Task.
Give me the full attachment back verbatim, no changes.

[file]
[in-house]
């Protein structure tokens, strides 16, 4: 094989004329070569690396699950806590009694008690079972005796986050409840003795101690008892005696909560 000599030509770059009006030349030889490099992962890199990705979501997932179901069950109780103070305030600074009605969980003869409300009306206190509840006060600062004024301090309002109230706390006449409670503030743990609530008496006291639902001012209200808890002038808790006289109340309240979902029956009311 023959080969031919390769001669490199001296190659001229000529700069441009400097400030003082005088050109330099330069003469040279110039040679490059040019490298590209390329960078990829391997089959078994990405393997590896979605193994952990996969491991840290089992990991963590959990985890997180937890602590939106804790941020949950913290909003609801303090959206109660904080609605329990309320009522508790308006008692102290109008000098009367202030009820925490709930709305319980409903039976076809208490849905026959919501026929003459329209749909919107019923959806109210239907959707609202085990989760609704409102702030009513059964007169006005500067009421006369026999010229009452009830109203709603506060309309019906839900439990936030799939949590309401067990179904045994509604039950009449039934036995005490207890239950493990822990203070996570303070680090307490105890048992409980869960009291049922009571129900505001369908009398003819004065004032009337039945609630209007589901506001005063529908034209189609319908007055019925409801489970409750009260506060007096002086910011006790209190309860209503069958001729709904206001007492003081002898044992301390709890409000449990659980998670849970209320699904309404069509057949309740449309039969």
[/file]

[in-house]
């Protein structure tokens, strides 16, 4: 094989004329070569690396699950806590009694008690079972005796986050409840003795101690008892005696909560 000599030509770059009006030349030889490099992962890199990705979501997932179901069950109780103070305030600074009605969980003869409300009306206190509840006060600062004024301090309002109230706390006449409670503030743990609530008496006291639902001012209200808890002038808790006289109340309240979902029956009311 023959080969031919390769001669490199001296190659001229000529700069441009400097400030003082005088050109330099330069003469040279110039040679490059040019490298590209390329960078990829391997089959078994990405393997590896979605193994952990996969491991840290089992990991963590959990985890997180937890602590939106804790941020949950913290909003609801303090959206109660904080609605329990309320009522508790308006008692102290109008000098009367202030009820925490709930709305319980409903039976076809208490849905026959919501026929003459329209749909919107019923959806109210239907959707609202085990989760609704409102702030009513059964007169006005500067009421006369026999010229009452009830109203709603506060309309019906839900439990936030799939949590309401067990179904045994509604039950009449039934036995005490207890239950493990822990203070996570303070680090307490105890048992409980869960009291049922009571129900505001369908009398003819004065004032009337039945609630209007589901506001005063529908034209189609319908007055019925409801489970409750009260506060007096002086910011006790209190309860209503069958001729709904206001007492003081002898044992301390709890409000449990659980998670849970209320699904309404069509057949309740449309039969």